Apple Watch rollout slowed by a faulty component
A faulty component in Apple’s new Watch is set to delay shipments.
The Wall Street Journal reported late Wednesday that a key component of the new device made by one of two suppliers was found to be defective, which has led Apple to limit the availability of the new smartwatch.
The defective part is the taptic engine, which was designed by Apple (AAPL) to produce the sensation of being tapped on the wrist, the Journal said. Testing has revealed that some taptic engines are breaking down over time. Apple doesn’t plan a recall because there’s no indication that Apple shipped any watches with the defective part to customers, the newspaper reported.
Apple last week told some Watch suppliers to slow production until June, without explaining why, according to the Journal, which cited people familiar with Apple’s supply chain.
News of the component issue comes as early adopters of Apple’s first new product in five years are complaining that a number of its key functions are disrupted by their tattoos.
Owners of Apple Watch have found that their inked skin confuses the sensors on the underside of the device.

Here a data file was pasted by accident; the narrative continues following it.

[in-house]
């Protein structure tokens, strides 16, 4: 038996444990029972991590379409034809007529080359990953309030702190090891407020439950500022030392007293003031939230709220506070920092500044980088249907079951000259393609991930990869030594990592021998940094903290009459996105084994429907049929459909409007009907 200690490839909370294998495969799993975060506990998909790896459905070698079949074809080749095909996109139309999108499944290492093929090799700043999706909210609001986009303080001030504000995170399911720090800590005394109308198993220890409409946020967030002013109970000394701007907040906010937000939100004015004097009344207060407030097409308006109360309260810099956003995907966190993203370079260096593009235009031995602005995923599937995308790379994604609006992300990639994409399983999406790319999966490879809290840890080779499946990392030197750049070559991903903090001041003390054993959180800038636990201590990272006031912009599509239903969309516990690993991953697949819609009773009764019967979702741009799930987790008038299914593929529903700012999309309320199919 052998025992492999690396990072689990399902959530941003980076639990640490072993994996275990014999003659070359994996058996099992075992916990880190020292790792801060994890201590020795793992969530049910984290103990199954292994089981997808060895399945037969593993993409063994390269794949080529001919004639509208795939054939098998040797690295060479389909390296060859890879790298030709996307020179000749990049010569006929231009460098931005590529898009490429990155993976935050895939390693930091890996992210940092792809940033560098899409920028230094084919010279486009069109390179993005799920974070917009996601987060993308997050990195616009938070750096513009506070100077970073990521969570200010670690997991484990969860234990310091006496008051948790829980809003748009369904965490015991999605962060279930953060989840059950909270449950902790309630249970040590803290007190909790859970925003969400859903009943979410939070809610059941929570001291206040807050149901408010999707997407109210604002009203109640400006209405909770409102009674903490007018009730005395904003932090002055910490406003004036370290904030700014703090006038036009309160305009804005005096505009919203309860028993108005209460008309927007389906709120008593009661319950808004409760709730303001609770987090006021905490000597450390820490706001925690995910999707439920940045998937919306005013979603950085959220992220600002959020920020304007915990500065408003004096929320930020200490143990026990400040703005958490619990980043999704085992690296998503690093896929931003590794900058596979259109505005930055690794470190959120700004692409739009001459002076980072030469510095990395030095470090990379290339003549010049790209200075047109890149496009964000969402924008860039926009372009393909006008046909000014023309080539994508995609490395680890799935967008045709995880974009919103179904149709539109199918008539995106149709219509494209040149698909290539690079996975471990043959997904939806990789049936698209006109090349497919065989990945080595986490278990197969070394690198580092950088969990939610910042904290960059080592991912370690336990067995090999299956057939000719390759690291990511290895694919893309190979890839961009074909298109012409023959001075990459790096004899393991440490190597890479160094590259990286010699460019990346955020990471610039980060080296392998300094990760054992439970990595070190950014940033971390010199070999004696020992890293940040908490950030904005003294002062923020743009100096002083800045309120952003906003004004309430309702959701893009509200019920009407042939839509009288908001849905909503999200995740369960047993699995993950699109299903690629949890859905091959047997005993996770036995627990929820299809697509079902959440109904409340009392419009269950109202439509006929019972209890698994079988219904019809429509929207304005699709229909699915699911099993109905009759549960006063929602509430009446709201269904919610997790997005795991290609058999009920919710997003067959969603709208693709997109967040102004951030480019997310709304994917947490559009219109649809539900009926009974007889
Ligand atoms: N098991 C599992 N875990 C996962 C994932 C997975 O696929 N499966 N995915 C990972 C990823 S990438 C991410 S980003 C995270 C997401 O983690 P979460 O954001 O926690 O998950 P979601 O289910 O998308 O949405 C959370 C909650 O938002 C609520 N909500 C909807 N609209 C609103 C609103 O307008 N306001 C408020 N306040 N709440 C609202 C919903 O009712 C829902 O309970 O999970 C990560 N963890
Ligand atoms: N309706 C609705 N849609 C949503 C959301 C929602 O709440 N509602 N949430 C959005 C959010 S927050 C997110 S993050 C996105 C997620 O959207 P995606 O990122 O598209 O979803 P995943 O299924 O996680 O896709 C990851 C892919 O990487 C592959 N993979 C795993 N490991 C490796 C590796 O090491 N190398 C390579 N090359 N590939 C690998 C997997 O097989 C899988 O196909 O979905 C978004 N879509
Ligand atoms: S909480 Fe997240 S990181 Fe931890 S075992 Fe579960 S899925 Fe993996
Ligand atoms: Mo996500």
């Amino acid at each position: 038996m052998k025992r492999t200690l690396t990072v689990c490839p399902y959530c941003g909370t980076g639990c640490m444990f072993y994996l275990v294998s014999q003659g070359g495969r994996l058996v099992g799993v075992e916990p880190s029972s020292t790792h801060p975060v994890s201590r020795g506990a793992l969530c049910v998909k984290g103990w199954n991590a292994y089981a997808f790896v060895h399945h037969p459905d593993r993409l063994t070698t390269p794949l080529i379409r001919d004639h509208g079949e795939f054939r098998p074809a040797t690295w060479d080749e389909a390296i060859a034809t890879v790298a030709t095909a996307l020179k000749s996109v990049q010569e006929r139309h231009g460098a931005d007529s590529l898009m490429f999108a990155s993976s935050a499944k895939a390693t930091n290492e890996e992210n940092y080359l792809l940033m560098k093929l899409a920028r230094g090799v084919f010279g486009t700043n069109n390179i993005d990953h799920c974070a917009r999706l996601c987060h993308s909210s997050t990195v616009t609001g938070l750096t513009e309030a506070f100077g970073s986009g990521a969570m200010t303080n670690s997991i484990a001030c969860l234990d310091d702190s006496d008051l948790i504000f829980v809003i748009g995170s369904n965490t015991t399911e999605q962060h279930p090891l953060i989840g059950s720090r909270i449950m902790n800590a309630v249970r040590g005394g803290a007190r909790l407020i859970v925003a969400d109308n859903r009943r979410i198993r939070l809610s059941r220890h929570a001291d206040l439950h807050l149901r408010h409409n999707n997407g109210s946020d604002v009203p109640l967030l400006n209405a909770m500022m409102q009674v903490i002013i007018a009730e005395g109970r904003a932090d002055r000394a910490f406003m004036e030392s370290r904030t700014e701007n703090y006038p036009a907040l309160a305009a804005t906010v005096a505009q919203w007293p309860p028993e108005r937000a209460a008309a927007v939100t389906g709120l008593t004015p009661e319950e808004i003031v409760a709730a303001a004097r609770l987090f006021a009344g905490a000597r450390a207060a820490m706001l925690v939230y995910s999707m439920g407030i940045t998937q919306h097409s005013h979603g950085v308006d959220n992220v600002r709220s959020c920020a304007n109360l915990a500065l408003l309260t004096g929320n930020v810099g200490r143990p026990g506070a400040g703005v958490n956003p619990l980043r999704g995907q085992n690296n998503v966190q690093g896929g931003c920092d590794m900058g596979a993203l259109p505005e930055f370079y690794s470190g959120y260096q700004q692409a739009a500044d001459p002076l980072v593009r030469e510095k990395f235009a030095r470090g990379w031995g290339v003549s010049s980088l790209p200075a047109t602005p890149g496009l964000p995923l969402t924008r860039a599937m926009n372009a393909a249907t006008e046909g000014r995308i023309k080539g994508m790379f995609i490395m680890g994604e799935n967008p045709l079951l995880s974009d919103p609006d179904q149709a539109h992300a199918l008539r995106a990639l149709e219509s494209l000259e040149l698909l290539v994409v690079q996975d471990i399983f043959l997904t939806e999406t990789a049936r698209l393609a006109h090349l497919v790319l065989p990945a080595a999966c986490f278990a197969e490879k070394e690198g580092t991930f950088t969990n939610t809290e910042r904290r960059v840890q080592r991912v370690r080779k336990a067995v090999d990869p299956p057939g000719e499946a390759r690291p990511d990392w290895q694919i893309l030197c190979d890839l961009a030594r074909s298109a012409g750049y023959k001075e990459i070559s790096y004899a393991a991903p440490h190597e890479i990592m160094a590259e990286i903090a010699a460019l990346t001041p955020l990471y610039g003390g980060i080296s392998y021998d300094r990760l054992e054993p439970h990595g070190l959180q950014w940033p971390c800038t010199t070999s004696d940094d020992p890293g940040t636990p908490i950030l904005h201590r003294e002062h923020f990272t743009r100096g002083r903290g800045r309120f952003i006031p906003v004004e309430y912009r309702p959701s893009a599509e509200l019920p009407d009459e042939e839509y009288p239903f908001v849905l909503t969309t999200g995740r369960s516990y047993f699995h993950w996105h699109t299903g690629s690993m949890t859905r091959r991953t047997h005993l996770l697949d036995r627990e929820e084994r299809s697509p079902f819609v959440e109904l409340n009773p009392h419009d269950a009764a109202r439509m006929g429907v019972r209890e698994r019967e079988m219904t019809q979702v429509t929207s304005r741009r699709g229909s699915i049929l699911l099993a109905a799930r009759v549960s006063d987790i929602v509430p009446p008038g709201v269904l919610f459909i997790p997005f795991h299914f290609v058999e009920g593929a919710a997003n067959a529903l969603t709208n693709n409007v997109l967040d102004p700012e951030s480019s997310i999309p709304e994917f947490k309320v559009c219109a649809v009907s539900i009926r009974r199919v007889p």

Users of the watch, which went on sale last week, took to social media on Thursday under the hashtag #tattoogate to air their frustration with the flaw from Apple’s renowned design house.
One anonymous user on Reddit, an entertainment, social networking, and user-generated news website, said the device’s locking mechanism, which should disengage when the watch detects it is being worn, failed to work on decorated skin.
“My hand isn’t tattooed and the Watch stayed unlocked. Once I put it back on the area that is tattooed with black ink, the watch would automatically lock again,” the user wrote.
A website support page from the company says tattoos can interfere with readings from the heart rate monitor, but does not mention interference with other functions.
“Permanent or temporary changes to your skin, such as some tattoos, can also impact heart rate sensor performance. The ink, pattern, and saturation of some tattoos can block light from the sensor, making it difficult to get reliable readings,” it said.
—Reuters contributed to this report.